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Egg Donors aka “hens” face a lack of information and tracking & potentially fatal health risks

hen

Women who donate eggs, what the assisted reproduction industry sometimes refers to as “hens” are often treated as unworthy of even so much as basic follow up in any kind of effort to establish the potential long term health risks to them.

Here in the United States, recruited through various forms of advertising, particularly college newspapers, women are promised a quick means by which to gain thousands of dollars in a relatively short period of time.

For the most part, they are not informed of any potential health risks, in part, because no one has bothered to collect the data to determine some of the long term health risks to them.

Thus they stumble headlong into an almost completely unregulated industry that tends to regard them as little more than walking talking raw materials.

Internationally, human egg harvesting operations are geared primarily towards the purposes of reproductive tourism, selling the materials gathered from what are often impoverished indigenous women to wealthy infertile couples from other countries.

We have little to no data on the long term consequences to these “hens” as building those studies would first require any form of genuine concern for these women.

If the industry were to be regulated to allow no more than 2 or 3 courses of egg harvesting, they would then have to advertise all the harder in a desperate attempt to attract an ongoing stream of women willing to submit their bodies to these experimental treatments. Costs would rise.

They, and the couples that utilize the industry prefer things just the way they stand today, with a single “hen” undergoing round after round of harvesting and prices staying roughly where they are.

Should something go wrong, for any given individual woman, when and if she is admitted to her local hospital often enough, her illness is not recognized as being related to the multiple courses of hormone injections.

Once again, the lack of tracking, data collection, and long term data analysis only serves to mask the genuine nature of her condition.

See, Potentially fatal fine print of fertility ads.

To change this current state of affairs would mean to care about women, not merely what they can be used for, but about them as individuals and as people rather than as a means to and ends.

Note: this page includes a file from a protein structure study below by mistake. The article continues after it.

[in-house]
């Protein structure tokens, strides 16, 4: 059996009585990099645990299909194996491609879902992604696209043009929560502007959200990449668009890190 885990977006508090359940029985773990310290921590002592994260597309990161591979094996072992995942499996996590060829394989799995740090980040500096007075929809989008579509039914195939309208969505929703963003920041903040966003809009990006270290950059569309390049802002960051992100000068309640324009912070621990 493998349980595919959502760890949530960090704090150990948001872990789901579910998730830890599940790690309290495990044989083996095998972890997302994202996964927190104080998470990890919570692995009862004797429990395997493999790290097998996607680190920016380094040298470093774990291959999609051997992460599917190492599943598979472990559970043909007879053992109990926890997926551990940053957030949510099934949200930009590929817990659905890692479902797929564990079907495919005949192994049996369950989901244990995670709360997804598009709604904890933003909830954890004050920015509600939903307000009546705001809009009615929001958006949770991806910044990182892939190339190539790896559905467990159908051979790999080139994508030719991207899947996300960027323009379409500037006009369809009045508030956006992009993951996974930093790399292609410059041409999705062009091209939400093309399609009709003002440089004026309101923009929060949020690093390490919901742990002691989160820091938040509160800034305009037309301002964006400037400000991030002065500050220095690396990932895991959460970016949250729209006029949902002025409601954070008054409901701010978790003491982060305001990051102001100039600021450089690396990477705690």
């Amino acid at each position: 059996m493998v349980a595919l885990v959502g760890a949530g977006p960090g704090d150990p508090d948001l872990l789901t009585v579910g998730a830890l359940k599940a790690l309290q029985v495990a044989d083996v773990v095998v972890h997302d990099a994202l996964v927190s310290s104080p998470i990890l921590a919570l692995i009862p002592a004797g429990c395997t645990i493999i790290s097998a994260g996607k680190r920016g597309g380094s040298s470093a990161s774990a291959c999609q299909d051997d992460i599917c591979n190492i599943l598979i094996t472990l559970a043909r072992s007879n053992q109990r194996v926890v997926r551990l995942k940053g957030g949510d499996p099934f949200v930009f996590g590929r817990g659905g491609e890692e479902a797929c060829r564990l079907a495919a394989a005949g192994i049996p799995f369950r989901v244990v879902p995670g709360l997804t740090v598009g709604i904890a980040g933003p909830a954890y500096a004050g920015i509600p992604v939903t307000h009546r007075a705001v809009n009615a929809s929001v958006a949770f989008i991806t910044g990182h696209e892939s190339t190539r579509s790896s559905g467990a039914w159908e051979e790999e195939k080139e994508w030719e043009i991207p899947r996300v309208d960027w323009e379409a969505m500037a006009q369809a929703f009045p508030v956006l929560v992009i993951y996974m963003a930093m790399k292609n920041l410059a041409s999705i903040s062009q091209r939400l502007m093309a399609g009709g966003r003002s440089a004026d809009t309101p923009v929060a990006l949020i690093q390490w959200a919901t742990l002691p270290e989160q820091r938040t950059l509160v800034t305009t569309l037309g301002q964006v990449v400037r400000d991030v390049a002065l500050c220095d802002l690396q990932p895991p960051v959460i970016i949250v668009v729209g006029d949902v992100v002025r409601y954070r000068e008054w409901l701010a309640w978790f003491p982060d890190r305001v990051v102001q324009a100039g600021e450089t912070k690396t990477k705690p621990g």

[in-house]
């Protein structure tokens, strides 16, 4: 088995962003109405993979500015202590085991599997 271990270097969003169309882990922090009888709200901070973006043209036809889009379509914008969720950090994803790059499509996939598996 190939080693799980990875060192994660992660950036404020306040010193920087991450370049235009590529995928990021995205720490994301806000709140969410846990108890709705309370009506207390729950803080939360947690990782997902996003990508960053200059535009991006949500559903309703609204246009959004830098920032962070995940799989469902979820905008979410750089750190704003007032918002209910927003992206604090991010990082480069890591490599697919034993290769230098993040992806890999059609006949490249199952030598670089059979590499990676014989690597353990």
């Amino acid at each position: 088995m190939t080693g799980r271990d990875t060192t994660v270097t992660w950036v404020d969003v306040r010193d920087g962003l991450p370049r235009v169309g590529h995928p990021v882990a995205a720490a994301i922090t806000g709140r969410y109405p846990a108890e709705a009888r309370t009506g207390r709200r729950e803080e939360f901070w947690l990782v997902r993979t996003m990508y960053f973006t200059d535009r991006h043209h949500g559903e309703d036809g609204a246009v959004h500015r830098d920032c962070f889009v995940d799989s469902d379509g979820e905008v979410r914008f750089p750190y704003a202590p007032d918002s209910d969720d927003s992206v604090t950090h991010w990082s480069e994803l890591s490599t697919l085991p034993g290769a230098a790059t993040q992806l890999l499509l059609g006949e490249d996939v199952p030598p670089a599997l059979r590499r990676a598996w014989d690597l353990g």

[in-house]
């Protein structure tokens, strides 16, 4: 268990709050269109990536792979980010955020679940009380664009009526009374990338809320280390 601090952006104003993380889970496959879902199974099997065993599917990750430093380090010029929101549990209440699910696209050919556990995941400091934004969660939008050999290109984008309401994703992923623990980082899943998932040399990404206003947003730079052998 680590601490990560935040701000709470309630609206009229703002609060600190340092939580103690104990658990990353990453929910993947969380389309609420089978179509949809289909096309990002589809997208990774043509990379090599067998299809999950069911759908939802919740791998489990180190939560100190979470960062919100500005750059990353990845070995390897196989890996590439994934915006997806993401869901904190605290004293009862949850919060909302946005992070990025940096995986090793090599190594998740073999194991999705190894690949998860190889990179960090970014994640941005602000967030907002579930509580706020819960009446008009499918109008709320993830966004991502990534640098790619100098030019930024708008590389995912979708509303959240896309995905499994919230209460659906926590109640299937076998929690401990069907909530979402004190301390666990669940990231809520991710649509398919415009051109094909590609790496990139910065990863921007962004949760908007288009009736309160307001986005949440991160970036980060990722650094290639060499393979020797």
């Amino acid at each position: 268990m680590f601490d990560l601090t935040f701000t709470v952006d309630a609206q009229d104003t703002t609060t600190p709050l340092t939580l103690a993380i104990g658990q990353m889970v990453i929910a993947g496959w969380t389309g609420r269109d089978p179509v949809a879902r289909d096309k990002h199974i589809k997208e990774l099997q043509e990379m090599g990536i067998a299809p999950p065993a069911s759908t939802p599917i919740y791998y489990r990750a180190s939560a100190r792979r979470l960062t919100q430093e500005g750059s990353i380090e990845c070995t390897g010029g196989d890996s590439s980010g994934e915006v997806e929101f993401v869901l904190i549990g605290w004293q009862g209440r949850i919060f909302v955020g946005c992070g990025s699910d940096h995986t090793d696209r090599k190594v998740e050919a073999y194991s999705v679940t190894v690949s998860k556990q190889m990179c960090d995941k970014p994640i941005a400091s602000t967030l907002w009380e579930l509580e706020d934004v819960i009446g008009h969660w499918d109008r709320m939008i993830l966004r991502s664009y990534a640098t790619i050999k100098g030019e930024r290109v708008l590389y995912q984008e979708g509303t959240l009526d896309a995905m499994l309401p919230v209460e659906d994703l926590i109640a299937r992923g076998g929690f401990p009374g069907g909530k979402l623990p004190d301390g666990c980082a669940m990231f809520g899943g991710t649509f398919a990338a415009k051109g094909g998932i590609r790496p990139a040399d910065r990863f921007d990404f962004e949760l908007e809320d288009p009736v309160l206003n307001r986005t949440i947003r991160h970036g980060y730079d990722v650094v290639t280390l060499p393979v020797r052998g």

Doing so would mean women’s lives would matter enough to insist that the prevention of their deaths took precidence.

Building even basic data sets and examining the long term risks would be required, long before an undertaking of this magnitude and potential risk was unleashed upon the open marketplace, where women in need of cash can always be found.

In times of economic hardship, the number of “hens” goes up, as does the number of rounds any individual “hen” undergoes in an attempt to gain more access to monetary resources.

As I wrote last year in Outsourcing reproduction, fertility tourism, and the money (or lack thereof) at the heart of it all:

a sampling of just a few of the domestic economic articles that speak to what happens when times get tight:

Sperm, egg donors increase during recession

Need Money? Donate Your Eggs!

Sperm and egg donations up in South Carolina

also note-

New York State Allows Payment for Egg Donations for Research

There is little to no regulation on the industry, thus leaving individual women left to fend for themselves.

They have great difficulty suing those who did this to them, without so much as informing them of the risks as showing what was done would require tracking to show a pattern, and that these symptoms are common to women who have undergone such.

The industry has worked diligently to ensure that precisely that lack of data can be used to assure “hens” on the front end that there are few known risks.

Furthermore, proving that any illness one suffers in the aftermath is related to the “treatments” or what was done to her likewise becomes a difficult case to make precisely due to that lack of data and track record through time of what other “hens” have experienced.

chickencoop“Patient confidentiality” provides a useful shield for the industry ensuring that its victims have difficulty getting in contact with one another. Compartmentalizing the women, one from another.

The government has left the industry unregulated, and neither mandates any research or tracking nor allocates any money for such.

(Obviously on a much larger scale,) exploring the history of  Diethylstilbestrol or DES 1938-1971 and the multi-generational tracking that was finally implemented as the evidence of the damage it was doing began to come to light has SOME interesting parallels, (as well as key differences.)

Back in egg collection-land, these women are in essence reduced to mere hens. Should one die, another will be added to the coup to keep production steady.

In the U.S.  there’s a better understanding of health risks and history as it relates to real poultry than the mass experiment playing out across these women’s bodies and lifetimes.

Women, women’s lives, and women’s health apparently means that little to those in any position to change this status quo.

hens

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